This is the shell of the white desert snail it's about a half an inch across.

White Desert Snail - Eremarionta immaculata

May 29, 2012
In the Mojave Desert you'll find a species of snail that is truly one of the most interesting life forms that live there and yet it is often overlooked or unknown to most people. To start with, this snail has a shiny black body and of course its common name is "white desert snail." Without a doubt it gets its name from its white shell. At first one might think that this snail lives in the various springs and other water sources that dot the desert landscape much like some of the fish species such as the pup fish of Death Valley. However, this is not so; this snail is a land snail and lives in virtually every mountain range in the Mojave Desert where there aren't any springs or water sources of any kind. It truly is a desert snail.
 
While it has a wide distribution, its population is very thin and one could wonder how such a thin population could maintain itself and reproduce. However, the white desert snail has an answer to this; the snail is the true hermaphrodite; that is to say that each individual snail can reproduce on its own and thus does not need to meet up with another snail of the opposite sex.
 
One of the adaptations this snail has in order to live in the desert is its ability to go dormant in the ground for two to three years at a time and even in the best years it probably only has 20 to 30 days of moving around on the surface. Thus, it is rarely seen or noticed. However, if you are observant and watch the ground a lot you will occasionally find the white spiral shells that have been left behind.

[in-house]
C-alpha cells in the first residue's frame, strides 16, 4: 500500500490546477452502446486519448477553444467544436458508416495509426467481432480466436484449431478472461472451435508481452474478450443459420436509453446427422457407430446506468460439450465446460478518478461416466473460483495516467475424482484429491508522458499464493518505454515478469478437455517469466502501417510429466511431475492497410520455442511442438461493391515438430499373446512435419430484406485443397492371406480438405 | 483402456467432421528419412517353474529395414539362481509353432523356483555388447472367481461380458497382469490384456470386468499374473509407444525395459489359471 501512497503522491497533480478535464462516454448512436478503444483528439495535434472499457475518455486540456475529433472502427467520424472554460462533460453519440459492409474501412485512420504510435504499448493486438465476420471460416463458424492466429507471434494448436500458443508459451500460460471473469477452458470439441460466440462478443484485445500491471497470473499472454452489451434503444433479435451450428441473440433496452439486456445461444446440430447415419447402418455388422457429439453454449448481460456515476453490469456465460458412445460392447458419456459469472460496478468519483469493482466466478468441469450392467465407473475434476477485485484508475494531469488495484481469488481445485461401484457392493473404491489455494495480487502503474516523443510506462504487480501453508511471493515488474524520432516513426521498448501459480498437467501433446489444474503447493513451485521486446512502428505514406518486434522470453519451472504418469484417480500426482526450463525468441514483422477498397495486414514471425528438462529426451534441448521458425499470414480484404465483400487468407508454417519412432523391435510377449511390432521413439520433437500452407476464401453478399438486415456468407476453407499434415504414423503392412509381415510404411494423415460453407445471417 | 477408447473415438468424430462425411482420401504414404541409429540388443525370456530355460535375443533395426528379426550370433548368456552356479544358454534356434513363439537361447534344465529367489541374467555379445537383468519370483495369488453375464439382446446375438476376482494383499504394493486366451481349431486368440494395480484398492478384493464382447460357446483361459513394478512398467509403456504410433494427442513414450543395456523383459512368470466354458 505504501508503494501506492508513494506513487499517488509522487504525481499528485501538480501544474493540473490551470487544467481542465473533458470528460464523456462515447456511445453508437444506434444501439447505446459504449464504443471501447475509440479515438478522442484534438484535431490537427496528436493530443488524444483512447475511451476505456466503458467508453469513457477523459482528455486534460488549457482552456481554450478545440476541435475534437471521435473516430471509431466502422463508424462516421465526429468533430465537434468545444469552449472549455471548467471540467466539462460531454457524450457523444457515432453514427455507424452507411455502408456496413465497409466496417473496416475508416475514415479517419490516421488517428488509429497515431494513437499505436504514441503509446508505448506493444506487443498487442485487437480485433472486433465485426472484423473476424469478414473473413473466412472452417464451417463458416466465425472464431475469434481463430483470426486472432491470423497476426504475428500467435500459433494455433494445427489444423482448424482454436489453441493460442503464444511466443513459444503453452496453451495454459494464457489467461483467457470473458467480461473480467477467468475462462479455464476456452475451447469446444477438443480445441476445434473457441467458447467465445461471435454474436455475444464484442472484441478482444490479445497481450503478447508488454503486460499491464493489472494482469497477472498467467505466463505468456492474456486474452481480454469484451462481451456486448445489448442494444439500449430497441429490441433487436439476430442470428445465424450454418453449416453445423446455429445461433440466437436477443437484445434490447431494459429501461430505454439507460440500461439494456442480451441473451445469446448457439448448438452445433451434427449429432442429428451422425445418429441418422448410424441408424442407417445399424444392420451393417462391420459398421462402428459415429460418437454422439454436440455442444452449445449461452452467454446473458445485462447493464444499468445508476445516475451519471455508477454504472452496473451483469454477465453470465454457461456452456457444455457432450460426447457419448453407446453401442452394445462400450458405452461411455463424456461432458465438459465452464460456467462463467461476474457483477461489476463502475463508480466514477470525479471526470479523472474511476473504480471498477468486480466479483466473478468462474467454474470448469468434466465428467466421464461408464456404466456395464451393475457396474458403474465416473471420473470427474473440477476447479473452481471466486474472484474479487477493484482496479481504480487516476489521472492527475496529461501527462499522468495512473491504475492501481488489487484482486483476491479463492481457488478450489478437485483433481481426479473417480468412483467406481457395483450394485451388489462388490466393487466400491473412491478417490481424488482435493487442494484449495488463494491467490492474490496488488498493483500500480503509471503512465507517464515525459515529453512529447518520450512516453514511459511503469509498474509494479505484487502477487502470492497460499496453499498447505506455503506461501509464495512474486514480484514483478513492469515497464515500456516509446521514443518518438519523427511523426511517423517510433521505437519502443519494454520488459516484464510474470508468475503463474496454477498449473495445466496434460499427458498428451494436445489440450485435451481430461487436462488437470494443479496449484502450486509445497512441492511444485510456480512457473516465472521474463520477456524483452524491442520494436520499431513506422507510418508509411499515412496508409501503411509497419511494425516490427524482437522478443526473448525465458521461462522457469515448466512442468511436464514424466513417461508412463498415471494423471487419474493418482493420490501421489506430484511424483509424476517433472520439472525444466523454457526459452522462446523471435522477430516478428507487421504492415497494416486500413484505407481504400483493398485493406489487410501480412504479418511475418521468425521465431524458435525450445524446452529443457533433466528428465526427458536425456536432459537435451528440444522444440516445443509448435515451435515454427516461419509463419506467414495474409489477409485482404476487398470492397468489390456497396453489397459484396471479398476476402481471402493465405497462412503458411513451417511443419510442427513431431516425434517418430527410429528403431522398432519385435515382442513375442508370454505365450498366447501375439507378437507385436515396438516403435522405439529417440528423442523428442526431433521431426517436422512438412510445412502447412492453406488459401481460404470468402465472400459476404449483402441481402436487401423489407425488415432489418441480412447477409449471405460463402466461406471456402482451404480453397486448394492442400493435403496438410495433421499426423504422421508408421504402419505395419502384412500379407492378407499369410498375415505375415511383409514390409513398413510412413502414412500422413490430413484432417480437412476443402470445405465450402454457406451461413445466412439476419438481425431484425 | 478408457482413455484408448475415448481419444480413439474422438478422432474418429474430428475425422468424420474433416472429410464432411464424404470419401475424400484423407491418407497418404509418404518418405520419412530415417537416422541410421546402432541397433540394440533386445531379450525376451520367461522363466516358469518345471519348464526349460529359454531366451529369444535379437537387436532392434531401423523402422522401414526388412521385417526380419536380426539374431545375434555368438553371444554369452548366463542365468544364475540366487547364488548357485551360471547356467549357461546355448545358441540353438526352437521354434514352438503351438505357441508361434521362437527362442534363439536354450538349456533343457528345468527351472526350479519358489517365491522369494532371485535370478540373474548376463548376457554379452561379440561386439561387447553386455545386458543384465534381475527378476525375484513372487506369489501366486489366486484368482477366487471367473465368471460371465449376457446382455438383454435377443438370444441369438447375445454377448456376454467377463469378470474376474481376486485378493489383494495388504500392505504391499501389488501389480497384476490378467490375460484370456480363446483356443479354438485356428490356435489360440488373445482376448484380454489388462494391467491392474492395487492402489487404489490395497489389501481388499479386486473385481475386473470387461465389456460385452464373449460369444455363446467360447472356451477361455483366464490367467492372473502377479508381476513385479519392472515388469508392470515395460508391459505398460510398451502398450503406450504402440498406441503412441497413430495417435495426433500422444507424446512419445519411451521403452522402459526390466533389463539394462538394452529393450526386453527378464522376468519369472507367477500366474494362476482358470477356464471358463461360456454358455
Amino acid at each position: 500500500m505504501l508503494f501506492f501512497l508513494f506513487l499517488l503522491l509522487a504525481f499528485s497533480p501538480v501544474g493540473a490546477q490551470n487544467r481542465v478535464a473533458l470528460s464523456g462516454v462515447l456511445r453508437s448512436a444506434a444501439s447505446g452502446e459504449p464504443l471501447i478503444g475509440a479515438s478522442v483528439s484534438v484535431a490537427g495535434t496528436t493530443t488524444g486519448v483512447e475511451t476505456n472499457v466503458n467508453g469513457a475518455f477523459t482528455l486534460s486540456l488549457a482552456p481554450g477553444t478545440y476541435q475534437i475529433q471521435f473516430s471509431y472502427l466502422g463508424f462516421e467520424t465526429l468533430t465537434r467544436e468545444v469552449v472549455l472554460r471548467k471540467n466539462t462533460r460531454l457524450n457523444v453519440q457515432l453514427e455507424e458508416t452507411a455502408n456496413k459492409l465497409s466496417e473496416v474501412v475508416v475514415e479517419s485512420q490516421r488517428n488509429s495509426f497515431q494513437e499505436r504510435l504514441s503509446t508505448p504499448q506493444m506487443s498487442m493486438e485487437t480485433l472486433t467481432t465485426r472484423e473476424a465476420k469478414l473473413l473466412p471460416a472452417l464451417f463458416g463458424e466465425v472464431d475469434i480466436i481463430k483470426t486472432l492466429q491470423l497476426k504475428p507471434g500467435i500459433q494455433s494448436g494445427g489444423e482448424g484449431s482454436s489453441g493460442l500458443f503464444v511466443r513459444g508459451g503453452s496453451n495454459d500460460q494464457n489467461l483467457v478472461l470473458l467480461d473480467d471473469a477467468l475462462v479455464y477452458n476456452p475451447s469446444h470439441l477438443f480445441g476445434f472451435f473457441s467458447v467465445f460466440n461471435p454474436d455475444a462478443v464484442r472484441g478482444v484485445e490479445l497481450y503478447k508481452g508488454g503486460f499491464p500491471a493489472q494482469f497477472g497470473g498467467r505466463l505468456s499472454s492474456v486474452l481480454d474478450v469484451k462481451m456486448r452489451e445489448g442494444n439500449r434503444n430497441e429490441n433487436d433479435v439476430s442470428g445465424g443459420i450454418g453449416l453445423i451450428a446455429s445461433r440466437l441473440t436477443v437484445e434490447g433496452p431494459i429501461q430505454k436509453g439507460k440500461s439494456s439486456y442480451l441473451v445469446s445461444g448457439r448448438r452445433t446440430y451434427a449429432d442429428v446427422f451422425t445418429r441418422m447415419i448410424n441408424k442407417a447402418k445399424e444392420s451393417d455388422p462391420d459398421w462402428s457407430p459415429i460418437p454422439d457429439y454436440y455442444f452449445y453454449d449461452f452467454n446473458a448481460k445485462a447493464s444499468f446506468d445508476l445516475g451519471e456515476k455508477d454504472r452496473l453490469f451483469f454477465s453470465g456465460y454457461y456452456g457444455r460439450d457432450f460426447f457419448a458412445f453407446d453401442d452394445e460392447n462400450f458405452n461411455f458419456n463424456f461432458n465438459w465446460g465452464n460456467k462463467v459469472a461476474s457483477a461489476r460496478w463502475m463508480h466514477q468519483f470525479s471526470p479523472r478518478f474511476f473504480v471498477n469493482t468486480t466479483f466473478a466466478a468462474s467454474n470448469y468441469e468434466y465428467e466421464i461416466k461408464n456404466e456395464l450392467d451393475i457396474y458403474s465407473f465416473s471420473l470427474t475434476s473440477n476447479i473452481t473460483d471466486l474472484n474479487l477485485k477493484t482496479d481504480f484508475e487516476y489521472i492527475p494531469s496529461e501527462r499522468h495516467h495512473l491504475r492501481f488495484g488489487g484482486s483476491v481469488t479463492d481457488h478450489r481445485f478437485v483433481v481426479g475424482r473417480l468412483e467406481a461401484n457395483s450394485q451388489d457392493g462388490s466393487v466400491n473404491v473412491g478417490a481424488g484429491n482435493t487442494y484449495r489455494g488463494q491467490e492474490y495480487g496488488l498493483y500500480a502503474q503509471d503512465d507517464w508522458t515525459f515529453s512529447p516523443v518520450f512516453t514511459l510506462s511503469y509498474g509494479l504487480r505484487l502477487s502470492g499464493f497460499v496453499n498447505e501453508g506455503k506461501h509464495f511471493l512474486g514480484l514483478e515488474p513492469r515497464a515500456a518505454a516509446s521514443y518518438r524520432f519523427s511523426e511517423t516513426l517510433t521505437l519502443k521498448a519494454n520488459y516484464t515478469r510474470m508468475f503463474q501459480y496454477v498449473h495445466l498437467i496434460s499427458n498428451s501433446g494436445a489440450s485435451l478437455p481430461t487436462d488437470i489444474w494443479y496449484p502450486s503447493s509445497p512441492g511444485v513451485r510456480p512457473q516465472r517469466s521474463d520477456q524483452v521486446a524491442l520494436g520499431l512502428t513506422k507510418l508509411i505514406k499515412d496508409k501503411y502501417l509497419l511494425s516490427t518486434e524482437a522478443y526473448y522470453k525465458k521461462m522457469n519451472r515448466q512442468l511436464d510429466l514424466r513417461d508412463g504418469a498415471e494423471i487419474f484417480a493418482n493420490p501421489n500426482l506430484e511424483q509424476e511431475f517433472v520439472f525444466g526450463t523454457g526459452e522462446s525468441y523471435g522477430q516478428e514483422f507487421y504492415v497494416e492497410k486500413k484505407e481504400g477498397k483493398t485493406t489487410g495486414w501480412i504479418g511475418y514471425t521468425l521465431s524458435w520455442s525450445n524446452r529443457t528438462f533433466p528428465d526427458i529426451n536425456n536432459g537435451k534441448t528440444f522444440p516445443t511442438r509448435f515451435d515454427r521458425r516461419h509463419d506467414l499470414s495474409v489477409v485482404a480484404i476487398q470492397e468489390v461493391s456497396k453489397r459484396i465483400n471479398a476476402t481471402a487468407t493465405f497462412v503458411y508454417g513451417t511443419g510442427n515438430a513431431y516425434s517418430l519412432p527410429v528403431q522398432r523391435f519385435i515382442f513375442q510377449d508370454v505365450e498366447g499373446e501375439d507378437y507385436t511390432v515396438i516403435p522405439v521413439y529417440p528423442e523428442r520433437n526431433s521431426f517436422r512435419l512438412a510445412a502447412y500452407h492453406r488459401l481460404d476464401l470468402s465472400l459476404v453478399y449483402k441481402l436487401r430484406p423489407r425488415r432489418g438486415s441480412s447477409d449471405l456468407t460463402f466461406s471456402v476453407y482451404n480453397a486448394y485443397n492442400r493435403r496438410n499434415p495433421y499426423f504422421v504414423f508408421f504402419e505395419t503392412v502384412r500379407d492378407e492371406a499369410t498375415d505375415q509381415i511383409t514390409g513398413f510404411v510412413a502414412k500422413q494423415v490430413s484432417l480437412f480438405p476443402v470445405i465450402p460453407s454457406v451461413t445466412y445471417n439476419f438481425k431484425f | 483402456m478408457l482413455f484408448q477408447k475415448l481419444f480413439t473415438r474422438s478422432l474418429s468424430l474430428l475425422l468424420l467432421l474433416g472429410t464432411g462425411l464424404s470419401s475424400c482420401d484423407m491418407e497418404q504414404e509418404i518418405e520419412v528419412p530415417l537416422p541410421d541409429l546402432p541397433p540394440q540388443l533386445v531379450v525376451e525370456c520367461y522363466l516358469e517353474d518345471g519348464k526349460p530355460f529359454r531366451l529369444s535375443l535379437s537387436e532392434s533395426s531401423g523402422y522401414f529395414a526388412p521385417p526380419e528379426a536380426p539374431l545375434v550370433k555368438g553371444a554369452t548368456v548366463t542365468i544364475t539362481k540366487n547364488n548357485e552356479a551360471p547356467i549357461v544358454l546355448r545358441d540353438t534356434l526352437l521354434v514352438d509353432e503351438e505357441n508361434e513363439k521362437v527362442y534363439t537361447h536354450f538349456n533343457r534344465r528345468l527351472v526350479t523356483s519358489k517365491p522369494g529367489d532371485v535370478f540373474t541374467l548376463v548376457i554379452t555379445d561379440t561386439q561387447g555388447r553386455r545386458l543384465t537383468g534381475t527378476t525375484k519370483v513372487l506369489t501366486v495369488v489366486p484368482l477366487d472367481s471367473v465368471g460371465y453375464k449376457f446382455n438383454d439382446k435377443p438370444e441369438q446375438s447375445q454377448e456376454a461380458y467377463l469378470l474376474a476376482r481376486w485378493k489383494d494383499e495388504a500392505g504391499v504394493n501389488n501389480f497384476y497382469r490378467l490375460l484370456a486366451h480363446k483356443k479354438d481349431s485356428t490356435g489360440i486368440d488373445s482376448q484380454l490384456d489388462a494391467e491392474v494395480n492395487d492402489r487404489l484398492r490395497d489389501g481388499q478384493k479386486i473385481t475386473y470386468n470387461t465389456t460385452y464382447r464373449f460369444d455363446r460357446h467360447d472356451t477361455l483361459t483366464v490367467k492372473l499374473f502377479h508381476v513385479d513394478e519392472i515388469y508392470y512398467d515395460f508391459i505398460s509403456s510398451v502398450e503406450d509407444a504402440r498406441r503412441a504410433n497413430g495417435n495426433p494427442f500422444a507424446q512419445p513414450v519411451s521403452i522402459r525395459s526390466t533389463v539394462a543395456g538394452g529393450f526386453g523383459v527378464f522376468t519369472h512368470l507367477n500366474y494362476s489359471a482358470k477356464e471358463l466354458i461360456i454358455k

I started noticing the snails years ago as I studied the various herds of bighorn sheep throughout the Mojave Desert and found a number of interesting comparisons between the two species. For one thing, the rams have large spiral horns and of course this snail has its spiral shell. Then on the other side of things, the rams are large and they are a symbol of power and strength whereas the snail is quite small, humble, and slimy. While active only after a rain the desert snail never uses or congregates around a spring. However, a herd of desert bighorn sheep must have this type of water available to them in order to survive.
 
Steep rocky terrain is the preferred habitat for both bighorn sheep and the white desert snail. This type of habitat allows the snail to use cracks and crevices to go down deep into the earth with little effort and to escape the extreme heat, cold, and dryness of the desert environment. While on the surface, this little snail can utilize the runoff from the rocks as they collect and concentrate the water and moisture that it needs. The rocks also reflect the sunlight and cast shadows allowing the snail to find the most advantageous places for it to be in the desert environment.
 
And while I understand the predator-prey relationship of bighorn sheep quite well, I can only speculate on the white desert snail as I have never seen any actual predation or sign of it. So I can only imagine two possibilities: one is that most animals don't eat them because they have a bad taste (and we can see this with many species of toads) or on the other hand, it is picked off by birds and other predators whenever they're lucky enough to find one although they would not actually go hunting for them due to their scarcity. And while this little guy does not have the title of rare or endangered it can definitely claim the title of unusual and fascinating and that is just the way of things in the desert.